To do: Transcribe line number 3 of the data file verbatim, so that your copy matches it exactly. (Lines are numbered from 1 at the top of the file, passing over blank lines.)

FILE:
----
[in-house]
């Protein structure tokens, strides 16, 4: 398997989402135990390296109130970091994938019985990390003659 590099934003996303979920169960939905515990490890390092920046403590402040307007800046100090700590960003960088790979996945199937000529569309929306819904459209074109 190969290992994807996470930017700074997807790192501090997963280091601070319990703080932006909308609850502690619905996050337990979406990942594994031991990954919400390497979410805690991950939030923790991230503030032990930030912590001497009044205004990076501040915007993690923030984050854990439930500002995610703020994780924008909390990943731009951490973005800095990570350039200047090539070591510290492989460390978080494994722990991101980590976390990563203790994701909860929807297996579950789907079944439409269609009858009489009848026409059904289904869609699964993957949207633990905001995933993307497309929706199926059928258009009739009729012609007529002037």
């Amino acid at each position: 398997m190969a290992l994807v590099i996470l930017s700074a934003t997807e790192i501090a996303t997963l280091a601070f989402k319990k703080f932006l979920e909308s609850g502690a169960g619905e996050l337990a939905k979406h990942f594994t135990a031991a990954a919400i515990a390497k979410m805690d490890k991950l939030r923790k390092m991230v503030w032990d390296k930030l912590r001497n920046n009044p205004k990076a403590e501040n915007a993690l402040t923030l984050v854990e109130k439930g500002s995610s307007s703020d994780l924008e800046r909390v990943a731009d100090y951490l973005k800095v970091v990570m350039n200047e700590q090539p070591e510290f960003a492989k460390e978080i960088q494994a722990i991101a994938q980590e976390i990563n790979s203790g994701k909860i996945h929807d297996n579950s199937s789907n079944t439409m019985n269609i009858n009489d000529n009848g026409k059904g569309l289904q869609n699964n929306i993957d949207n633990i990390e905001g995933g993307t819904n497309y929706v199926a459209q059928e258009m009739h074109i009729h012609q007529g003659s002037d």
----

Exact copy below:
């Amino acid at each position: 398997m190969a290992l994807v590099i996470l930017s700074a934003t997807e790192i501090a996303t997963l280091a601070f989402k319990k703080f932006l979920e909308s609850g502690a169960g619905e996050l337990a939905k979406h990942f594994t135990a031991a990954a919400i515990a390497k979410m805690d490890k991950l939030r923790k390092m991230v503030w032990d390296k930030l912590r001497n920046n009044p205004k990076a403590e501040n915007a993690l402040t923030l984050v854990e109130k439930g500002s995610s307007s703020d994780l924008e800046r909390v990943a731009d100090y951490l973005k800095v970091v990570m350039n200047e700590q090539p070591e510290f960003a492989k460390e978080i960088q494994a722990i991101a994938q980590e976390i990563n790979s203790g994701k909860i996945h929807d297996n579950s199937s789907n079944t439409m019985n269609i009858n009489d000529n009848g026409k059904g569309l289904q869609n699964n929306i993957d949207n633990i990390e905001g995933g993307t819904n497309y929706v199926a459209q059928e258009m009739h074109i009729h012609q007529g003659s002037d």